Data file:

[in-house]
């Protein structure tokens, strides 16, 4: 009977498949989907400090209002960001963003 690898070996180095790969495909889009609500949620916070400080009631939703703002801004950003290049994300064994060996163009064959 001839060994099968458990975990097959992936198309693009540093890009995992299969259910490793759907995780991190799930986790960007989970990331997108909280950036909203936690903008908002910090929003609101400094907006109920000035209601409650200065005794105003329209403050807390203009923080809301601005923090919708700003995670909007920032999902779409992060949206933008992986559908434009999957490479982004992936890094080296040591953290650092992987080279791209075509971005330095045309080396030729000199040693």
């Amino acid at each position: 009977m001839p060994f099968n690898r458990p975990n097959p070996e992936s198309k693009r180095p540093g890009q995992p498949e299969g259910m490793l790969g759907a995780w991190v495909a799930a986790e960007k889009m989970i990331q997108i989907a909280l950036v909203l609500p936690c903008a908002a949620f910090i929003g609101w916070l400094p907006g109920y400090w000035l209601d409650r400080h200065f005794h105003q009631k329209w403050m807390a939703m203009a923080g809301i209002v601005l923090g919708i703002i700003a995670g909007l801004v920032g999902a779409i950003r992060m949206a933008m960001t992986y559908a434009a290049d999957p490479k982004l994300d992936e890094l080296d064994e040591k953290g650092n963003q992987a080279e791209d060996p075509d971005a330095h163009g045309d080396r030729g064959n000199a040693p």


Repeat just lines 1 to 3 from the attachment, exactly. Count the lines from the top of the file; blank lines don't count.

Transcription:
[in-house]
């Protein structure tokens, strides 16, 4: 009977498949989907400090209002960001963003 690898070996180095790969495909889009609500949620916070400080009631939703703002801004950003290049994300064994060996163009064959 001839060994099968458990975990097959992936198309693009540093890009995992299969259910490793759907995780991190799930986790960007989970990331997108909280950036909203936690903008908002910090929003609101400094907006109920000035209601409650200065005794105003329209403050807390203009923080809301601005923090919708700003995670909007920032999902779409992060949206933008992986559908434009999957490479982004992936890094080296040591953290650092992987080279791209075509971005330095045309080396030729000199040693």
């Amino acid at each position: 009977m001839p060994f099968n690898r458990p975990n097959p070996e992936s198309k693009r180095p540093g890009q995992p498949e299969g259910m490793l790969g759907a995780w991190v495909a799930a986790e960007k889009m989970i990331q997108i989907a909280l950036v909203l609500p936690c903008a908002a949620f910090i929003g609101w916070l400094p907006g109920y400090w000035l209601d409650r400080h200065f005794h105003q009631k329209w403050m807390a939703m203009a923080g809301i209002v601005l923090g919708i703002i700003a995670g909007l801004v920032g999902a779409i950003r992060m949206a933008m960001t992986y559908a434009a290049d999957p490479k982004l994300d992936e890094l080296d064994e040591k953290g650092n963003q992987a080279e791209d060996p075509d971005a330095h163009g045309d080396r030729g064959n000199a040693p």